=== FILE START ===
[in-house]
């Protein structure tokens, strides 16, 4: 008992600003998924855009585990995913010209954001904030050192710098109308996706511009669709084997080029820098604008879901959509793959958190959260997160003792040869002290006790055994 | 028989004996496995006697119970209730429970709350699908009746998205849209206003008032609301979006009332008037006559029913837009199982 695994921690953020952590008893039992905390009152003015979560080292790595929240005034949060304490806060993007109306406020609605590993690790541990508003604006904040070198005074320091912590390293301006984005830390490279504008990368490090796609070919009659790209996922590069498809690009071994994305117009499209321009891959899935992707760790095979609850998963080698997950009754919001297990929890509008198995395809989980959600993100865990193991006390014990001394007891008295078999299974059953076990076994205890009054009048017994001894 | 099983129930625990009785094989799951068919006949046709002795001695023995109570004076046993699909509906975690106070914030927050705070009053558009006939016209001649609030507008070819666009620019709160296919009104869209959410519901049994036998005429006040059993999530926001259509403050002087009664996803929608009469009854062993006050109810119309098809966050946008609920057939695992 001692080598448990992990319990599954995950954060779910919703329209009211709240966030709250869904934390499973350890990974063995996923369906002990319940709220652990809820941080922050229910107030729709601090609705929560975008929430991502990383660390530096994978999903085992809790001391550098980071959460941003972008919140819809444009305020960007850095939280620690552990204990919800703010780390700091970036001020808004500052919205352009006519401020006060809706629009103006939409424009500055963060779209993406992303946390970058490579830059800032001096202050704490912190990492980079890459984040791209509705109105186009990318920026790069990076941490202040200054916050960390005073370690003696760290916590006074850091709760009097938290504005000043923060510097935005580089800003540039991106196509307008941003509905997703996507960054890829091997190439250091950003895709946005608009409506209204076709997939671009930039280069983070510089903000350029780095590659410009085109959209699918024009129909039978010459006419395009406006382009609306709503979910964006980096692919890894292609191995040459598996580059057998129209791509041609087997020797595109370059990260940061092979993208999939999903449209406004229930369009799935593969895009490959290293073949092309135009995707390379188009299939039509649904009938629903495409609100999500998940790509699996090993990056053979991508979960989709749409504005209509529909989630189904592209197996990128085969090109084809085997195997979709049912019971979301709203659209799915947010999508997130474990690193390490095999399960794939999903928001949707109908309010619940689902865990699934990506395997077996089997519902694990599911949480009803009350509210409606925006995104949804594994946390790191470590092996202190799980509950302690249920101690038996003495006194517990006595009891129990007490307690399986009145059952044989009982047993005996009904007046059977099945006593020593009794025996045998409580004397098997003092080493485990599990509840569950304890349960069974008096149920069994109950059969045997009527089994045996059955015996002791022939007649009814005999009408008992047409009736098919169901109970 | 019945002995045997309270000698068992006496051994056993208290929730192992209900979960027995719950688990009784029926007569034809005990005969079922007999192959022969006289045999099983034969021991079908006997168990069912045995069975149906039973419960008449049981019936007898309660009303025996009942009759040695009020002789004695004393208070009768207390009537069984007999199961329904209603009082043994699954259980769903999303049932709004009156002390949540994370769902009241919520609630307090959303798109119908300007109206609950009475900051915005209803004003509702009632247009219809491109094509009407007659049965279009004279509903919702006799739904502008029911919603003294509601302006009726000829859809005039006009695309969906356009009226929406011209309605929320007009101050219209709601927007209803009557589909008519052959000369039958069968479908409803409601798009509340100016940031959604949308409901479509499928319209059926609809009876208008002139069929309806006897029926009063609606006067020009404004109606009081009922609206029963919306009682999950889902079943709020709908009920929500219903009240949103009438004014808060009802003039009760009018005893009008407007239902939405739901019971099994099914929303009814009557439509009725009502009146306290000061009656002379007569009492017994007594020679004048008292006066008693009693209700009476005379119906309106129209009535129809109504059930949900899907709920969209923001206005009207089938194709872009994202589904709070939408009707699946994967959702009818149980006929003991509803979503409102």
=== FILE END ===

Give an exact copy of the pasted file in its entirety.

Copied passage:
[in-house]
């Protein structure tokens, strides 16, 4: 008992600003998924855009585990995913010209954001904030050192710098109308996706511009669709084997080029820098604008879901959509793959958190959260997160003792040869002290006790055994 | 028989004996496995006697119970209730429970709350699908009746998205849209206003008032609301979006009332008037006559029913837009199982 695994921690953020952590008893039992905390009152003015979560080292790595929240005034949060304490806060993007109306406020609605590993690790541990508003604006904040070198005074320091912590390293301006984005830390490279504008990368490090796609070919009659790209996922590069498809690009071994994305117009499209321009891959899935992707760790095979609850998963080698997950009754919001297990929890509008198995395809989980959600993100865990193991006390014990001394007891008295078999299974059953076990076994205890009054009048017994001894 | 099983129930625990009785094989799951068919006949046709002795001695023995109570004076046993699909509906975690106070914030927050705070009053558009006939016209001649609030507008070819666009620019709160296919009104869209959410519901049994036998005429006040059993999530926001259509403050002087009664996803929608009469009854062993006050109810119309098809966050946008609920057939695992 001692080598448990992990319990599954995950954060779910919703329209009211709240966030709250869904934390499973350890990974063995996923369906002990319940709220652990809820941080922050229910107030729709601090609705929560975008929430991502990383660390530096994978999903085992809790001391550098980071959460941003972008919140819809444009305020960007850095939280620690552990204990919800703010780390700091970036001020808004500052919205352009006519401020006060809706629009103006939409424009500055963060779209993406992303946390970058490579830059800032001096202050704490912190990492980079890459984040791209509705109105186009990318920026790069990076941490202040200054916050960390005073370690003696760290916590006074850091709760009097938290504005000043923060510097935005580089800003540039991106196509307008941003509905997703996507960054890829091997190439250091950003895709946005608009409506209204076709997939671009930039280069983070510089903000350029780095590659410009085109959209699918024009129909039978010459006419395009406006382009609306709503979910964006980096692919890894292609191995040459598996580059057998129209791509041609087997020797595109370059990260940061092979993208999939999903449209406004229930369009799935593969895009490959290293073949092309135009995707390379188009299939039509649904009938629903495409609100999500998940790509699996090993990056053979991508979960989709749409504005209509529909989630189904592209197996990128085969090109084809085997195997979709049912019971979301709203659209799915947010999508997130474990690193390490095999399960794939999903928001949707109908309010619940689902865990699934990506395997077996089997519902694990599911949480009803009350509210409606925006995104949804594994946390790191470590092996202190799980509950302690249920101690038996003495006194517990006595009891129990007490307690399986009145059952044989009982047993005996009904007046059977099945006593020593009794025996045998409580004397098997003092080493485990599990509840569950304890349960069974008096149920069994109950059969045997009527089994045996059955015996002791022939007649009814005999009408008992047409009736098919169901109970 | 019945002995045997309270000698068992006496051994056993208290929730192992209900979960027995719950688990009784029926007569034809005990005969079922007999192959022969006289045999099983034969021991079908006997168990069912045995069975149906039973419960008449049981019936007898309660009303025996009942009759040695009020002789004695004393208070009768207390009537069984007999199961329904209603009082043994699954259980769903999303049932709004009156002390949540994370769902009241919520609630307090959303798109119908300007109206609950009475900051915005209803004003509702009632247009219809491109094509009407007659049965279009004279509903919702006799739904502008029911919603003294509601302006009726000829859809005039006009695309969906356009009226929406011209309605929320007009101050219209709601927007209803009557589909008519052959000369039958069968479908409803409601798009509340100016940031959604949308409901479509499928319209059926609809009876208008002139069929309806006897029926009063609606006067020009404004109606009081009922609206029963919306009682999950889902079943709020709908009920929500219903009240949103009438004014808060009802003039009760009018005893009008407007239902939405739901019971099994099914929303009814009557439509009725009502009146306290000061009656002379007569009492017994007594020679004048008292006066008693009693209700009476005379119906309106129209009535129809109504059930949900899907709920969209923001206005009207089938194709872009994202589904709070939408009707699946994967959702009818149980006929003991509803979503409102």